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          Neuronal avalanches in neocortical circuits.

          Networks of living neurons exhibit diverse patterns of activity, including oscillations, synchrony, and waves. Recent work in physics has shown yet another mode of activity in systems composed of many nonlinear units interacting locally. For example, avalanches, earthquakes, and forest fires all propagate in systems organized into a critical state in which event sizes show no characteristic scale and are described by power laws. We hypothesized that a similar mode of activity with complex emergent properties could exist in networks of cortical neurons. We investigated this issue in mature organotypic cultures and acute slices of rat cortex by recording spontaneous local field potentials continuously using a 60 channel multielectrode array. Here, we show that propagation of spontaneous activity in cortical networks is described by equations that govern avalanches. As predicted by theory for a critical branching process, the propagation obeys a power law with an exponent of -3/2 for event sizes, with a branching parameter close to the critical value of 1. Simulations show that a branching parameter at this value optimizes information transmission in feedforward networks, while preventing runaway network excitation. Our findings suggest that "neuronal avalanches" may be a generic property of cortical networks, and represent a mode of activity that differs profoundly from oscillatory, synchronized, or wave-like network states. In the critical state, the network may satisfy the competing demands of information transmission and network stability.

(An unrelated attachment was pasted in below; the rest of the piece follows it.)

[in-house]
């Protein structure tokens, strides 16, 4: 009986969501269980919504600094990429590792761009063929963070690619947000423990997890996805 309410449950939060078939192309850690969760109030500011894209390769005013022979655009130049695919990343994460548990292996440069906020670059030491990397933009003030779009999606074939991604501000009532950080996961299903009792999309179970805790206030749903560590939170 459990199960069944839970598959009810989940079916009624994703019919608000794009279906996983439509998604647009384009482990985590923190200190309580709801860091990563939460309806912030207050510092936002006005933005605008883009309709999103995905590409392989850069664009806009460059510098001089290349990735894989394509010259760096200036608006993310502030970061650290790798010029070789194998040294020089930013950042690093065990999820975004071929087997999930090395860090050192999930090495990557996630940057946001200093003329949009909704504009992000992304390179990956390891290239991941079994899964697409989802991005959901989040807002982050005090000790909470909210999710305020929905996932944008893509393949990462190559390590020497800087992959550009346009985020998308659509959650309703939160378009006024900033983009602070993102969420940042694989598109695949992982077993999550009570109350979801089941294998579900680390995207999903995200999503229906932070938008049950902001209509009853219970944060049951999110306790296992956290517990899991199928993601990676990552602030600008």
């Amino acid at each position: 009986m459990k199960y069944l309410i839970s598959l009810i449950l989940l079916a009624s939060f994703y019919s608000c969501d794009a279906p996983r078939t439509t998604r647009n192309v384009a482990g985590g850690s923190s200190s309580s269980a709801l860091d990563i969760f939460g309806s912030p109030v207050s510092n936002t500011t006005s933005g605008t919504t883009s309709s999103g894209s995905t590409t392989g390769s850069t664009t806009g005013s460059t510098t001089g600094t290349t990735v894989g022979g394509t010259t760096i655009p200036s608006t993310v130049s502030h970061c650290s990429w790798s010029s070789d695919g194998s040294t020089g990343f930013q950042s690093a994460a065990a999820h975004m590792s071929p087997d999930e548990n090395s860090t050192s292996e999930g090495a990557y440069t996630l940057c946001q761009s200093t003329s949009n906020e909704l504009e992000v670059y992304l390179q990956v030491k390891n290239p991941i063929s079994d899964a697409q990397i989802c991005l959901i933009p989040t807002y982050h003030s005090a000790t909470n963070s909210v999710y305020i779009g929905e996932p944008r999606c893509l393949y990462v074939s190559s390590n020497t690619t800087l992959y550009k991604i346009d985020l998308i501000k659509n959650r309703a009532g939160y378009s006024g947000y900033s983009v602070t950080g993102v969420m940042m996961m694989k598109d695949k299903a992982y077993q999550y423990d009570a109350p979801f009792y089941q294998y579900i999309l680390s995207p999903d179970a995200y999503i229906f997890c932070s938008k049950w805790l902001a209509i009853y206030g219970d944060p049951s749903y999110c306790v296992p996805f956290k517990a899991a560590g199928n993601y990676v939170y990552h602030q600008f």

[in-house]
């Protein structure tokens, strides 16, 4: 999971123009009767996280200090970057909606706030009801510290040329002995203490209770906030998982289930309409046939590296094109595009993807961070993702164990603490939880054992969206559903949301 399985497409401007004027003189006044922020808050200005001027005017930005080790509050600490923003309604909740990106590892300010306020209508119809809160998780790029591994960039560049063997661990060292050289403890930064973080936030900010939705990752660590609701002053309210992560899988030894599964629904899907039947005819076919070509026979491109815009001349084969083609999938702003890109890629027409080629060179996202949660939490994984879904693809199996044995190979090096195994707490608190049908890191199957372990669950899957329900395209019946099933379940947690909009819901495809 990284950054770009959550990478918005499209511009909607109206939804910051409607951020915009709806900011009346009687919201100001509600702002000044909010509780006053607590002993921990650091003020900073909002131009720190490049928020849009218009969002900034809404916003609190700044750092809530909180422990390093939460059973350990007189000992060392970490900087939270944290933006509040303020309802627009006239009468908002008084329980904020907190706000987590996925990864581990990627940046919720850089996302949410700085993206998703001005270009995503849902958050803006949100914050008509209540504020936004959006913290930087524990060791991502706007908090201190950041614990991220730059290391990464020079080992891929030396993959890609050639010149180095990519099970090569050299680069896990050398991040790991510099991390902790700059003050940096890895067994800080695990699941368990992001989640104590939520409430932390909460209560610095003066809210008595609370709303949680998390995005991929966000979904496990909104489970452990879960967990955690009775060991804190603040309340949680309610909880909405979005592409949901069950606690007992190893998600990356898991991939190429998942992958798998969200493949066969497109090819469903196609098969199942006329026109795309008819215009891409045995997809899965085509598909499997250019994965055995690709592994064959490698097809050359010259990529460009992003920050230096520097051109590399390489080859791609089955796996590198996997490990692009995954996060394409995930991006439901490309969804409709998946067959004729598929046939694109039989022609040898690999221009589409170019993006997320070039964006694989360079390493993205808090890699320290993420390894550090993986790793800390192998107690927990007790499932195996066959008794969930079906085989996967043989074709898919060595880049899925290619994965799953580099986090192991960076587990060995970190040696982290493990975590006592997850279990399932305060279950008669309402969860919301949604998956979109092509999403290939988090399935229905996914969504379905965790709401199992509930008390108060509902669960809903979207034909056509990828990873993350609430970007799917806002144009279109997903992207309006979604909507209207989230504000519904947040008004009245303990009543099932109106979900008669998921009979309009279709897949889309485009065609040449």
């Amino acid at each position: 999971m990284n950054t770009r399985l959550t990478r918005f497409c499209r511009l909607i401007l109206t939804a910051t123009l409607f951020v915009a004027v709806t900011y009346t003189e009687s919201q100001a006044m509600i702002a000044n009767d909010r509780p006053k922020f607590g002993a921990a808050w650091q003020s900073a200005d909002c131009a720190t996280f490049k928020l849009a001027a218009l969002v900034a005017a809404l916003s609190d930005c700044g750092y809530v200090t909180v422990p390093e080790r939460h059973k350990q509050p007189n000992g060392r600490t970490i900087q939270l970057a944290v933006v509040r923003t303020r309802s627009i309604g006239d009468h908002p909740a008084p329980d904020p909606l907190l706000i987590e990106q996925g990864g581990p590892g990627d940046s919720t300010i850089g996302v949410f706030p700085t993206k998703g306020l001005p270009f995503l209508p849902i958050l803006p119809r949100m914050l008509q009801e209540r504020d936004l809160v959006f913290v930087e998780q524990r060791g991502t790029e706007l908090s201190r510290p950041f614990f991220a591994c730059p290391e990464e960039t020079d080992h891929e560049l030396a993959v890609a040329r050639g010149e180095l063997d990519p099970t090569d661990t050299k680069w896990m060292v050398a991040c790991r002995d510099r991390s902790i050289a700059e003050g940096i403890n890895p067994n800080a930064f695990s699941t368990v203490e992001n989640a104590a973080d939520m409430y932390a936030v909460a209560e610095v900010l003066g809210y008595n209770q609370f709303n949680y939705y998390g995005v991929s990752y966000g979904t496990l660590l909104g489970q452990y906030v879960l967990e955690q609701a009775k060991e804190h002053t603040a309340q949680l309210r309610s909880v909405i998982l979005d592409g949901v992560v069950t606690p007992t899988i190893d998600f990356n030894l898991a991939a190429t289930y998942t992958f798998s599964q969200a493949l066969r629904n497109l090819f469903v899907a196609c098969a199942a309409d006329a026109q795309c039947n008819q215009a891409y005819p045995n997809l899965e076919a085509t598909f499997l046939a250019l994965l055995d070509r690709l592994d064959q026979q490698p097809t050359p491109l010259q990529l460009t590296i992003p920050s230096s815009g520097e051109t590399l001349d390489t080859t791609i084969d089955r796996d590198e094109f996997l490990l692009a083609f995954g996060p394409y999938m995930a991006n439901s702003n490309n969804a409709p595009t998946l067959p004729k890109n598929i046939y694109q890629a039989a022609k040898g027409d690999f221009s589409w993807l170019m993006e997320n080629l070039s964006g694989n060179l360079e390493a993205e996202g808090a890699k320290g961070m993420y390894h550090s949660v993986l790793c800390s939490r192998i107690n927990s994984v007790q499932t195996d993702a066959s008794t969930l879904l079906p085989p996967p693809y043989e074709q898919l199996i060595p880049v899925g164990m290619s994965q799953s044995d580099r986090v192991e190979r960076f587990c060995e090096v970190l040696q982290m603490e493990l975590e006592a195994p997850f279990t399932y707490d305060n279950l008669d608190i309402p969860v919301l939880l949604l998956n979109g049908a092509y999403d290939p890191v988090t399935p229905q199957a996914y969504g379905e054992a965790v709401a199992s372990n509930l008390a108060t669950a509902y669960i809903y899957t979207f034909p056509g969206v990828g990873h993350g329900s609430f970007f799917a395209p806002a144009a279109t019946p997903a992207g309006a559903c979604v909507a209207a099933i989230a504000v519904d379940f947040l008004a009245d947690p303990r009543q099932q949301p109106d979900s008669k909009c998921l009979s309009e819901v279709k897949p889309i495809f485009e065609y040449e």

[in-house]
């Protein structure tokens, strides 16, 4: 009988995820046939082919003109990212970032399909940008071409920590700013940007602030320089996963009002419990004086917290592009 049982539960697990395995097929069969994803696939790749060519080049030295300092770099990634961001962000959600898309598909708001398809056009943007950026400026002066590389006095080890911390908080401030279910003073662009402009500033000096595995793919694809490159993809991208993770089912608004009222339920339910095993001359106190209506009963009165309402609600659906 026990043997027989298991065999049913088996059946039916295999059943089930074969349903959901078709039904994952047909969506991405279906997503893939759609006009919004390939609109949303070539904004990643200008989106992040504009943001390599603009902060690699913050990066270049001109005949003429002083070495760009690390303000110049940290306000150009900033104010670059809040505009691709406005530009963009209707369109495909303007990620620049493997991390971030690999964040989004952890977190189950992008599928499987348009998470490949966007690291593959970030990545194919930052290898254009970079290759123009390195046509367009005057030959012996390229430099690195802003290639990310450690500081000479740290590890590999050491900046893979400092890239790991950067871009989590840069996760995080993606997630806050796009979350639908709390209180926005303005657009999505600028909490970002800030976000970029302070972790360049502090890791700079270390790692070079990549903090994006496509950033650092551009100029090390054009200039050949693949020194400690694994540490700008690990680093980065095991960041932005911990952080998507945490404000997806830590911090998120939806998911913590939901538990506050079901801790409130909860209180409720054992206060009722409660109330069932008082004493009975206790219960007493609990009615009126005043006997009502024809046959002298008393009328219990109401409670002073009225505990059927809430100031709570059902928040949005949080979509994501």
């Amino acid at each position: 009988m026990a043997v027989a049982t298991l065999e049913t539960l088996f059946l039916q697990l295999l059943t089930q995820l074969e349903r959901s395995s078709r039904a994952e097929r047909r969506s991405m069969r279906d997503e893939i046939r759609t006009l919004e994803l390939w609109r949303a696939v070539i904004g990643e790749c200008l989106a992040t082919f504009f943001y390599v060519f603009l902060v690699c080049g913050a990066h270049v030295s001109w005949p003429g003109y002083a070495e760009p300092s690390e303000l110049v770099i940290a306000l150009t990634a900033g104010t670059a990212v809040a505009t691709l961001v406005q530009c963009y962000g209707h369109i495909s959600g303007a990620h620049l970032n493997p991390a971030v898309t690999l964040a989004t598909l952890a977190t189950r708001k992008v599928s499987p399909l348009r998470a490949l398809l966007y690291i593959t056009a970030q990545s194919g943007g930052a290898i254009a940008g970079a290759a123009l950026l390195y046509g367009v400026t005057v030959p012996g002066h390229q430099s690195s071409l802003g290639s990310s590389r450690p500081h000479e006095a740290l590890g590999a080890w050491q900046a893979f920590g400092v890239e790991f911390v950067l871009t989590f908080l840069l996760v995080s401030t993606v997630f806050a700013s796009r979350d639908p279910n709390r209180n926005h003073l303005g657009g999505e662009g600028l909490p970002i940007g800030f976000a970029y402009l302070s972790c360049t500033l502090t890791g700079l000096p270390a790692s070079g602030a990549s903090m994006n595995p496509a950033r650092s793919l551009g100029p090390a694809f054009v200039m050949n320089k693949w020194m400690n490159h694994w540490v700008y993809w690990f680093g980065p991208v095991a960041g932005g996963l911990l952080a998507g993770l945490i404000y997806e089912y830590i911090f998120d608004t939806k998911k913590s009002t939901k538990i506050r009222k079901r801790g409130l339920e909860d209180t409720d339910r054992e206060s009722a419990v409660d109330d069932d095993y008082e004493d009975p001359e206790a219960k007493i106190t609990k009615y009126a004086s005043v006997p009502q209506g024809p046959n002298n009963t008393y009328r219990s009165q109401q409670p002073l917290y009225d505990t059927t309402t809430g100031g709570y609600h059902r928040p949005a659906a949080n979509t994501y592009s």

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            Author and article information

            Affiliations
            [1 ]Physics Department, Federal University of Pernambuco (UFPE), Recife, Pernambuco, Brasil
            [2 ]Brain Institute, Federal University of Rio Grande do Norte (UFRN), Natal, Rio Grande do Norte, Brasil
            University of Michigan, United States of America
            Author notes

            Competing Interests: The authors have declared that no competing interests exist.

            Conceived and designed the experiments: SR. Performed the experiments: SR HB FC. Analyzed the data: TLR MC. Contributed reagents/materials/analysis tools: TLR SR HB FC MC. Wrote the paper: TLR SR MC.

            Contributors
            Role: Editor
            Journal
            PLoS One
            PLoS ONE
            plos
            plosone
            PLoS ONE
            Public Library of Science (San Francisco, USA )
            1932-6203
            2014
            21 April 2014
            : 9
            : 4
            24751599 3994033 PONE-D-13-54162 10.1371/journal.pone.0094992

            This is an open-access article distributed under the terms of the Creative Commons Attribution License, which permits unrestricted use, distribution, and reproduction in any medium, provided the original author and source are credited.

            Counts
            Pages: 10
            Funding
            Work supported by Coordenação de Aperfeiçoamento de Pessoal de Nível Superior (CAPES), Financiadora de Estudos e Projetos (FINEP) grant 01.06.1092.00, Pró-Reitoria de Pós-Graduação da Universidade Federal do Rio Grande do Norte (UFRN), Conselho Nacional de Desenvolvimento Científico e Tecnológico (CNPq)/Ministério da Ciência, Tecnologia e Inovação (MCTI), CNPq Universal Grants 481351/2011-6, 473554/2011-9 and 480053/2013-8, Programa de Apoio a Núcleos Emergentes PRONEM 003/2011 FAPERN/CNPq and PRONEM 12/2010 FACEPE/CNPq, Pew Latin American Fellows Program in the Biomedical Sciences, and Centro de Pesquisa, Inovação e Difusão (CEPID-Neuromat). The funders had no role in study design, data collection and analysis, decision to publish, or preparation of the manuscript.
            Categories
            Research Article
            Biology and Life Sciences
            Computational Biology
            Computational Neuroscience
            Neuroscience
            Physical Sciences
            Mathematics
            Probability Theory
            Statistical Distributions
            Distribution Curves
            Physics
            Condensed Matter Physics
            Phase Transitions
            Interdisciplinary Physics

            Uncategorized